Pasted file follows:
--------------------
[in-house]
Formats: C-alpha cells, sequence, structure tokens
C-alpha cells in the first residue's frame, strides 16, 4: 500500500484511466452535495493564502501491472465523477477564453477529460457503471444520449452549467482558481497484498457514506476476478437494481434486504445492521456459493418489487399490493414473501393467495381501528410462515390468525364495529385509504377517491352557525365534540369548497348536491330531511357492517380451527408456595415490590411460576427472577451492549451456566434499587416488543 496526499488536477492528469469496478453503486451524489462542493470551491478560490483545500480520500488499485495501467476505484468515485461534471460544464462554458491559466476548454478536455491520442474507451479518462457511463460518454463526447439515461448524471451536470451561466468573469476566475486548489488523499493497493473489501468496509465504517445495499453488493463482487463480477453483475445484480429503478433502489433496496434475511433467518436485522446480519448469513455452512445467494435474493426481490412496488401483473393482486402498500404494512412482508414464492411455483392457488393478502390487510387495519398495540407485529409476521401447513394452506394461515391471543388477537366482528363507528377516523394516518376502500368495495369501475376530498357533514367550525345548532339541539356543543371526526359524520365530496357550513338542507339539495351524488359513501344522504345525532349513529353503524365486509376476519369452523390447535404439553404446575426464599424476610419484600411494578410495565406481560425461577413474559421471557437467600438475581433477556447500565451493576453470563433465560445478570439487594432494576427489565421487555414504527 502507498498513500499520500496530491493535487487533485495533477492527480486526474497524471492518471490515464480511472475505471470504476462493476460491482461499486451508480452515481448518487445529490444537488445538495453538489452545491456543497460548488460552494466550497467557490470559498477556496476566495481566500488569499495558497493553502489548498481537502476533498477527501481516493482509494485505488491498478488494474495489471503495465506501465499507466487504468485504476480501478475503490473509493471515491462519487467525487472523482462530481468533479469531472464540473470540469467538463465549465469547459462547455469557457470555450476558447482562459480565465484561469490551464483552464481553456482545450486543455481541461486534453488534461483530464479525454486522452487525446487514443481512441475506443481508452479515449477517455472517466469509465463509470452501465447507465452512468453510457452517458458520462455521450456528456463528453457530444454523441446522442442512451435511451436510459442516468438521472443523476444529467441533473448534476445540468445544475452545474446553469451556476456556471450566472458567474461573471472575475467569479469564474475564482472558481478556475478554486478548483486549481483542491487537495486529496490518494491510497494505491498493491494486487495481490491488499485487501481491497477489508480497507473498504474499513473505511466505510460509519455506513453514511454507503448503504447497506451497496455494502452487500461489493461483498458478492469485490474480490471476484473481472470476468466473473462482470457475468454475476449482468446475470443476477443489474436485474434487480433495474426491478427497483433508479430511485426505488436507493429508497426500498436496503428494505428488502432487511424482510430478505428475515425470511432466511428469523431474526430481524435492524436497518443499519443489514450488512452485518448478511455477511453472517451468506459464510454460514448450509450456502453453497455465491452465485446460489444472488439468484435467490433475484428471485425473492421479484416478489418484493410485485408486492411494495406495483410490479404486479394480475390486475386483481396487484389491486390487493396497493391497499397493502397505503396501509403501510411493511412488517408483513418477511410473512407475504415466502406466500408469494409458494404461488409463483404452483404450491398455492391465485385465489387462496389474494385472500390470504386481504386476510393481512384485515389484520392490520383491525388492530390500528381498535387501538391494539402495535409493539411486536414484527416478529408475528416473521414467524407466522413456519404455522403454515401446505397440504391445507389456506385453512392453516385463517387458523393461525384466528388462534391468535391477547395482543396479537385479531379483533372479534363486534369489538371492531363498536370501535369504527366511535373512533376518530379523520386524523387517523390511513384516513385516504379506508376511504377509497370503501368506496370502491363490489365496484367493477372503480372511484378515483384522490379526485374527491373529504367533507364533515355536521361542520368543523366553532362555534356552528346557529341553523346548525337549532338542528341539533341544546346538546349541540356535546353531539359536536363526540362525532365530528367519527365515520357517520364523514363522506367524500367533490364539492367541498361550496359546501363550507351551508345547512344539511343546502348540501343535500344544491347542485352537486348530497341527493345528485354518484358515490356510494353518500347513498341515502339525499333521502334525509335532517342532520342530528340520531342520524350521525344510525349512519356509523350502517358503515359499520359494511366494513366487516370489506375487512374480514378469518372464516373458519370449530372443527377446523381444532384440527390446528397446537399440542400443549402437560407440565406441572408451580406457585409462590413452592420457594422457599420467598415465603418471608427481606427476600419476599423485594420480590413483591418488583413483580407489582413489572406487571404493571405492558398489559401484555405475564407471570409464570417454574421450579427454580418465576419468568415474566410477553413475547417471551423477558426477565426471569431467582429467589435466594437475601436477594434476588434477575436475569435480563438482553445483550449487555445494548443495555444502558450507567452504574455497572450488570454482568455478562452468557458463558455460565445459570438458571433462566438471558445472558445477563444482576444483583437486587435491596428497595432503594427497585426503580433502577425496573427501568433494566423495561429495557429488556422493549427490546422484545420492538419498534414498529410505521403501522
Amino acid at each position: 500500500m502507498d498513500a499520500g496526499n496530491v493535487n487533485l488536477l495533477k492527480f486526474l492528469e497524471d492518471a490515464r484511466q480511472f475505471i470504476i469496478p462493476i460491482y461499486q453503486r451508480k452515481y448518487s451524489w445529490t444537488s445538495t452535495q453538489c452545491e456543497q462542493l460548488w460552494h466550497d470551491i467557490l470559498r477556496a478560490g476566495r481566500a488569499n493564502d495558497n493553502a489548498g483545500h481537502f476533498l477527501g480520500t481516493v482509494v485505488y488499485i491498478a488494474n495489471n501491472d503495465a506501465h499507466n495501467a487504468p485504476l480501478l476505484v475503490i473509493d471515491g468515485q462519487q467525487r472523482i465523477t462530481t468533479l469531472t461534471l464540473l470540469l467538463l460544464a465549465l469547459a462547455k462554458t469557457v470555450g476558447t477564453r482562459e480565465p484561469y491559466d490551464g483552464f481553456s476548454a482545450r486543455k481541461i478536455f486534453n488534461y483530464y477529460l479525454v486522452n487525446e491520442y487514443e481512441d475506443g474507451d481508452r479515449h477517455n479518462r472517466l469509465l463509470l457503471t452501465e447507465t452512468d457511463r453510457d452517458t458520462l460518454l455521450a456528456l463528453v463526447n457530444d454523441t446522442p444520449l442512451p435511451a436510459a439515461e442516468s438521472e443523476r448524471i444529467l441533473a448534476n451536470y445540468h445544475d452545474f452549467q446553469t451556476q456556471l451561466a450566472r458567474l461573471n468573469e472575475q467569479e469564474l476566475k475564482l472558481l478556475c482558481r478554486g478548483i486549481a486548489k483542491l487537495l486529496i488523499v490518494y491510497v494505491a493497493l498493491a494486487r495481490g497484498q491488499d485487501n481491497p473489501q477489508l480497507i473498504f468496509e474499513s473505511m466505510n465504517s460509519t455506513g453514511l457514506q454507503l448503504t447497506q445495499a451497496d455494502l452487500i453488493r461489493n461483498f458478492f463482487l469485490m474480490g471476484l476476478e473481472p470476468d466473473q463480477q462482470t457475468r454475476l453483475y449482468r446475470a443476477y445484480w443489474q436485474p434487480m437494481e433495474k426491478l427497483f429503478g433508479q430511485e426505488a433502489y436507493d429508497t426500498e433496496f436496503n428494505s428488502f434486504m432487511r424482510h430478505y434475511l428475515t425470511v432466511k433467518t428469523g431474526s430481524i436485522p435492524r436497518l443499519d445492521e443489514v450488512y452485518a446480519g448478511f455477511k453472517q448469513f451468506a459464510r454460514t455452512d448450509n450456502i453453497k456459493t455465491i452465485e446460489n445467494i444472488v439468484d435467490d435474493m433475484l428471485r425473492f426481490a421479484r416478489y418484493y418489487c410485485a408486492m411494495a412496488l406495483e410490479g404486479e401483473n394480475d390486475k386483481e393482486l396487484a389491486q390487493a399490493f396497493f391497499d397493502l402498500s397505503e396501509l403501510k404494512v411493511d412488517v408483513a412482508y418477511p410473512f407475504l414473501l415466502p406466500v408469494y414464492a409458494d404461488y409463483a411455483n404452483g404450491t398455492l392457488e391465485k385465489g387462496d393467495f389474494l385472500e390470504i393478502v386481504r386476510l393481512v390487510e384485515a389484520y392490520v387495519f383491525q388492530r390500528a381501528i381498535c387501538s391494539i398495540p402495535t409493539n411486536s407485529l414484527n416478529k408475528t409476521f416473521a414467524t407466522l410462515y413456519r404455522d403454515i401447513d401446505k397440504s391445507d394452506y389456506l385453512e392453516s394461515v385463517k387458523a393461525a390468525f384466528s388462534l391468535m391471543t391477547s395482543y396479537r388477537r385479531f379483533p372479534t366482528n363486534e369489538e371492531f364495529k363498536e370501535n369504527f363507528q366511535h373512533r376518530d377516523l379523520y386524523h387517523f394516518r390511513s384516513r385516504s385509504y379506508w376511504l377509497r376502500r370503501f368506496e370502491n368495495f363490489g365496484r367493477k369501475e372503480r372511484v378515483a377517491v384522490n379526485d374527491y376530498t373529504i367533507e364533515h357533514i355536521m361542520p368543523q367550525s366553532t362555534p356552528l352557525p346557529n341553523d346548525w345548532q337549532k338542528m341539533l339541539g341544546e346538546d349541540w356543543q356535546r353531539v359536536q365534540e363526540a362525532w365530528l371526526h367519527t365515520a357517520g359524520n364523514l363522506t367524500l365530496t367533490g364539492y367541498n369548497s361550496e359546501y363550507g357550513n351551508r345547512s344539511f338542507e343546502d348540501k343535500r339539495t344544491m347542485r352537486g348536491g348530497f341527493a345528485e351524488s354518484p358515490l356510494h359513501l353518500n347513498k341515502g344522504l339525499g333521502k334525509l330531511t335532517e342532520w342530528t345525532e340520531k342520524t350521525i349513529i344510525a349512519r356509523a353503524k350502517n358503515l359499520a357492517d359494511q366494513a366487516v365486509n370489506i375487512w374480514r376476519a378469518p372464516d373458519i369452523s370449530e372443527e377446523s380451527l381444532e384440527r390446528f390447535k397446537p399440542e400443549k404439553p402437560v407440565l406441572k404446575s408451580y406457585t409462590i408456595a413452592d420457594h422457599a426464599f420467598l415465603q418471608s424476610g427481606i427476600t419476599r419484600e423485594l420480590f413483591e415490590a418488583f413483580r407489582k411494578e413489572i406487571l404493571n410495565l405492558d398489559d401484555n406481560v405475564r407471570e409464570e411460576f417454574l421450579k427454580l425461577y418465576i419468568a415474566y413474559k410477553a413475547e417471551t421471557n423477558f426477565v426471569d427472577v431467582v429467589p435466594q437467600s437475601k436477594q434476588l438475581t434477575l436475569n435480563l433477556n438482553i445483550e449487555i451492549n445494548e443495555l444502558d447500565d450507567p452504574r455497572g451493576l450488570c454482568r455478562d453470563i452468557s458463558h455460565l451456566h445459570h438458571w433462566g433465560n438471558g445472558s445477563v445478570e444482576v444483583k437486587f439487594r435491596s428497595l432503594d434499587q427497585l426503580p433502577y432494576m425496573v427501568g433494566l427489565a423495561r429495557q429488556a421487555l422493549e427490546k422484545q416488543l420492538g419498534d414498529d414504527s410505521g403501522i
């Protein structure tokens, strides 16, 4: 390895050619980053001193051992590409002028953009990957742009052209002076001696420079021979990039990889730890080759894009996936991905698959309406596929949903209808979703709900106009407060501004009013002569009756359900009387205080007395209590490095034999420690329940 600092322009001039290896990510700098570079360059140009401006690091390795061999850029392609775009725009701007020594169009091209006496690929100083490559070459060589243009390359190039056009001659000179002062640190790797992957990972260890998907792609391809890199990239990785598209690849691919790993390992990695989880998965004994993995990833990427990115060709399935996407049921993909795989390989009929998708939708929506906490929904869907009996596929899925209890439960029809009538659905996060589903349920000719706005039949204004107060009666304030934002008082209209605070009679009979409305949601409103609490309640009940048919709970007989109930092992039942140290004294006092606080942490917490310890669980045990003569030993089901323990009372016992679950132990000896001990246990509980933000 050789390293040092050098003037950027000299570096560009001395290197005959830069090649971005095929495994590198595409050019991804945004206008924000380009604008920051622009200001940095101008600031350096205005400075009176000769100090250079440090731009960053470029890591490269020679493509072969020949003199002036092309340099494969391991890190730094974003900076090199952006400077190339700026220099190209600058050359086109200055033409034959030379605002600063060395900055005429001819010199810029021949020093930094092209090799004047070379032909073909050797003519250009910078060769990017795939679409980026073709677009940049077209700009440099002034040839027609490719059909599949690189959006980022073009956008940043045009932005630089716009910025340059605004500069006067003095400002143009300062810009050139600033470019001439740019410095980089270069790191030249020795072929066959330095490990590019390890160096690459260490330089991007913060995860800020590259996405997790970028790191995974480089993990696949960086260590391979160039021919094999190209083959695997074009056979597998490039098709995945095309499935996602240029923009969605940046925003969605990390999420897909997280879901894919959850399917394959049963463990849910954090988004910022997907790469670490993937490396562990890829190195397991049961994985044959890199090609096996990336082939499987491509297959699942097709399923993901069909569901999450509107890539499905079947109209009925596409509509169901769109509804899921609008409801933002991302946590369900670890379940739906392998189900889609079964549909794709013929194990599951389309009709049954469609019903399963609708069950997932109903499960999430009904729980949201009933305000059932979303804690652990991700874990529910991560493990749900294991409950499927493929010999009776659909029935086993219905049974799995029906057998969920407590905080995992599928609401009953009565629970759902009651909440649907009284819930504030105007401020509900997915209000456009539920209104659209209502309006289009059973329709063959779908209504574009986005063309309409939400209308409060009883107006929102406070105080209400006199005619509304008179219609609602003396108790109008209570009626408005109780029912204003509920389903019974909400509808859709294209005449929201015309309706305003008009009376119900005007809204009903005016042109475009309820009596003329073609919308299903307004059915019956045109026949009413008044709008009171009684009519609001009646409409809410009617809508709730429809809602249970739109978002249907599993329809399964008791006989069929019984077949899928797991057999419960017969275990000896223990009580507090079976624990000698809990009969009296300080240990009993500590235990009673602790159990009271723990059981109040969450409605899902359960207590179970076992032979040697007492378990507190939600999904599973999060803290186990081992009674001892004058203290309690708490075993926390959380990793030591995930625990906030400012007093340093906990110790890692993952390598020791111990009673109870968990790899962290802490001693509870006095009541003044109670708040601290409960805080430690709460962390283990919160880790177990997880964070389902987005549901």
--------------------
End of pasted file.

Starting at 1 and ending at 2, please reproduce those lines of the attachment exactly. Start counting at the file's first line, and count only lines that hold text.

[in-house]
Formats: C-alpha cells, sequence, structure tokens